behold your work

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Patatos

Senior Member
Français
Hello,

I am writing a cover letter. I want to write that I have seen the work of the company before (this company makes arts pictures).
I used "I had the chance to learn about 'company name' and behold your work at"

Can I use behold in this sentence ? I just want to emphasize that I was amazed by their work. << One question per thread, please. >>

Thank you very much for your help.
 
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  • Andygc

    Senior Member
    British English
    You could, but would be unwise to do so - it is not a word that is used in normal modern English, and it does not imply amazement.
     

    Andygc

    Senior Member
    British English
    What is wrong with using the normal English words? If you want to tell them how good their work is do it the English way by using adjectives.
     

    Patatos

    Senior Member
    Français
    Ok, thanks :) I will do that. Actually, I wanted to say that I took time to watch all of it, like a painting. Can you use "see" for a painting ?
     

    Biffo

    Senior Member
    English - England
    "I had the chance to learn about 'company name' and behold your work at" :confused:
    At what? You have not given a complete sentence. The best word may depend on the full context.

    Is it "at your website", "at your gallery", or what?
     

    Andygc

    Senior Member
    British English
    I saw your outstanding work at a convention / on a website / on a wall / in a small, poorly-lit room are all normal English.
     

    Biffo

    Senior Member
    English - England
    at a convention about art.
    Okay.

    "I had the chance to learn about 'company name' and see/view your work at an art convention."

    "to see" is a neutral (and non-active) verb. You can "see" a work of art without being interested. Example "I was the electrician at the convention. I saw a lot of art but didn't bother to look closely."

    If you "view" something it has an active sense. "I took the time to view as much of the art as I could." or "I attended a formal viewing of the art."

    Perhaps you could say why you don't like the words "see" or "view" ?


    (cross-posted)


     
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    Patatos

    Senior Member
    Français
    I had the feeling that view didn't depict the fact of looking closely to a picture such as the verb "admire" does. But it seems that it will be better to keep it simple. I will use view I think. Thank you very much :)
     

    Andygc

    Senior Member
    British English
    I agree with Biffo that view has a more active meaning - you need to decide how your sentence is framed - you added the point about taking the time after your original post.
     

    Andygc

    Senior Member
    British English
    The way in which you phrase your sentence.
    Originally
    "I had the chance to learn about 'company name' and behold your work at"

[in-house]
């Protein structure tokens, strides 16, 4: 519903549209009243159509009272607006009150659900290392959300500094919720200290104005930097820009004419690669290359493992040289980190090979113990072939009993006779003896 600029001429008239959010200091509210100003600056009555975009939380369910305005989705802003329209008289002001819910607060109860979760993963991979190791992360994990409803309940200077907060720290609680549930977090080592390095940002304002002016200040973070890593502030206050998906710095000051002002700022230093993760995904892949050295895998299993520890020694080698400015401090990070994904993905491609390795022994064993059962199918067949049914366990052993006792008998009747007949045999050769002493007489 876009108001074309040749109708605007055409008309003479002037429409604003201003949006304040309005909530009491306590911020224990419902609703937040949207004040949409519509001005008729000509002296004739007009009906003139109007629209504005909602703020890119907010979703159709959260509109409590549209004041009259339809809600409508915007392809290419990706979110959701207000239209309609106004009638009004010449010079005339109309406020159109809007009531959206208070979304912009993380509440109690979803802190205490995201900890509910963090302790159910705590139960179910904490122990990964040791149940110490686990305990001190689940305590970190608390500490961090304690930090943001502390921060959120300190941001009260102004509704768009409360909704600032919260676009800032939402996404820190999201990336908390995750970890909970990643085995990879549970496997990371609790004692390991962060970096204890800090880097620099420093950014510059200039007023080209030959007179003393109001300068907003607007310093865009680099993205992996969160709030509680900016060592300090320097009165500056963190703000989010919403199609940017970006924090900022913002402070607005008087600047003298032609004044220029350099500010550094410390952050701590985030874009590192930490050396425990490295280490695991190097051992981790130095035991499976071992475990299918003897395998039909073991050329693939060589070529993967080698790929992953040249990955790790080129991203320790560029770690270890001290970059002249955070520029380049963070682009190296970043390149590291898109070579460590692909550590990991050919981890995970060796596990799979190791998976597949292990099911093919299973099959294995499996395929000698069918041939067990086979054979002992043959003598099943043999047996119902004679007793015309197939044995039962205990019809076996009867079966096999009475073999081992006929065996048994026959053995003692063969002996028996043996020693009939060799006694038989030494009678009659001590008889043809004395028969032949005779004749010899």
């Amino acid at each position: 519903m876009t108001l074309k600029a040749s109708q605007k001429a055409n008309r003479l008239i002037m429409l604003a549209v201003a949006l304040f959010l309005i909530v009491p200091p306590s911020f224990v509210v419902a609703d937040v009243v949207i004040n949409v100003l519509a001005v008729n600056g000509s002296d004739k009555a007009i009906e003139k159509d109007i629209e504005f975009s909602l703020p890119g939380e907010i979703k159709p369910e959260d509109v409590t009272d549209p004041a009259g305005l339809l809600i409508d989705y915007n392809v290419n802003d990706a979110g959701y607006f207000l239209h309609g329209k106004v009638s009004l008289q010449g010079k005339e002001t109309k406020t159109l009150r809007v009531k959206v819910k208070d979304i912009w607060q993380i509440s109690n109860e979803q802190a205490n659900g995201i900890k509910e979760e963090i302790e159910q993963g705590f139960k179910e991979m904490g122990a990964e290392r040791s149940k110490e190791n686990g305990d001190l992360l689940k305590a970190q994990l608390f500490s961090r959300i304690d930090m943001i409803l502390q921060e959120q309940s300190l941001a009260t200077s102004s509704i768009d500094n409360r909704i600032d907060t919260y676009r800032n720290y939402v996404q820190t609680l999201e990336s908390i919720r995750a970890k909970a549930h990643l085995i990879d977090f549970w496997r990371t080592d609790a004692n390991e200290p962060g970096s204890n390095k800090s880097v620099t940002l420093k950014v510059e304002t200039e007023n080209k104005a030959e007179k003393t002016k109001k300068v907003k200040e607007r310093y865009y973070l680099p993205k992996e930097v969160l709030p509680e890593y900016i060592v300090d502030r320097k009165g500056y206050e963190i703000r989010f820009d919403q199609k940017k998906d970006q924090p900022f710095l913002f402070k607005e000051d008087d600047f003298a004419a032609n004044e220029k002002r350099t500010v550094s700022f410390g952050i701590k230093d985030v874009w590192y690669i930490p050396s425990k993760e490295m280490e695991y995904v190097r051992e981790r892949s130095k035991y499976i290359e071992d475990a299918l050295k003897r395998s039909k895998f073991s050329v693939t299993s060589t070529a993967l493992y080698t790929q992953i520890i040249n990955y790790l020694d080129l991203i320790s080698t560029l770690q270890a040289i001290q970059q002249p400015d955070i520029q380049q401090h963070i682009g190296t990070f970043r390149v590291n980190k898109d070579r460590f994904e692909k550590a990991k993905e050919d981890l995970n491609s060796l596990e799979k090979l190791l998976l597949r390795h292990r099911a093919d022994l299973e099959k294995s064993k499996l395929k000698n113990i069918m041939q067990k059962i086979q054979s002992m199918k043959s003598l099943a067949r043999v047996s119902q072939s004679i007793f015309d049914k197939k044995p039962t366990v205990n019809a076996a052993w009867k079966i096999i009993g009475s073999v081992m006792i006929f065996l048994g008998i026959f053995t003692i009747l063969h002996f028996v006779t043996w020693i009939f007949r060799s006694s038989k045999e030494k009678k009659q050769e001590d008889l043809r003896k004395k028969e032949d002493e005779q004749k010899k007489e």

Later
    "Actually, I wanted to say that I took time to watch all of it"
    If you want to make it clear that you watched it all, then view is better than see. If the emphasis is on "I had the chance to ..." then I don't think it matters if you use see or view.
     

    Biffo

    Senior Member
    English - England
    Maybe you could rephrase your sentence Patatos now that we have discussed it. :) How would you write it now?
     

    redgiant

    Senior Member
    Cantonese, Hong Kong
    Hi,

    Can I use "something to behold" to describe Bhutanese textiles:

    Bhutan's hand woven textiles are something to behold for their fine intricate motifs and complex patterns.
     
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    EStjarn

    Senior Member
    Spanish
    Can I use "something to behold" to describe Bhutanese textiles...
    I would say yes.

    However, I think the expression should be written with or as if with an exclamation mark. Thus, I'd phrase your sentence such that 'something to behold' comes at the end:

    With their fine intricate motifs and complex patterns, Bhutan's handwoven textiles are something to behold!
     

    redgiant

    Senior Member
    Cantonese, Hong Kong
    A belated thank you to EStjarn. Your version is good as it puts the stress on "something to behold", which is what I intended to achieve.

    Here I got another question regarding the meaning of "behold":

    Example: But there is one minority that I still behold with a benign bewilderment, and that is the very, very rich. I mean people who have so much money they can fly by private jet, and who have gin palaces moored in Puerto Banus, and who give their kids McLaren supercars for their 18th birthdays and scour the pages of the FT’s “How to Spend It” magazine for jewel-encrusted Cartier collars for their dogs.

    Background: Boris Johnson, Mayor of London, has sparked controversy with his open letter calling for a stop on anti rich sentiment in UK. In the letter, he says the public tends to give short shrift to the 1% rich's contributions to Britain. He says they have become a targeted, pit-upon minority and a convenient scapegoat for any social and economic problems. His solution for the wealth gap is providing opportunities for more people to join the ranks of billionaires.

    I feel that "behold" is used to mean more of "thinking, regarding" than "seeing". Do you think it's literally mean "to see or look at"?
     

    Loob

    Senior Member
    English UK
    Reply to post 17:

    Yes, I think it does mean "see/look at" rather than "think of", redgiant.

    The idea that Boris Johnson is trying to convey is almost that of someone looking at animals in a zoo: the very rich are seen as strange and exotic creatures that you "gawp at".
     
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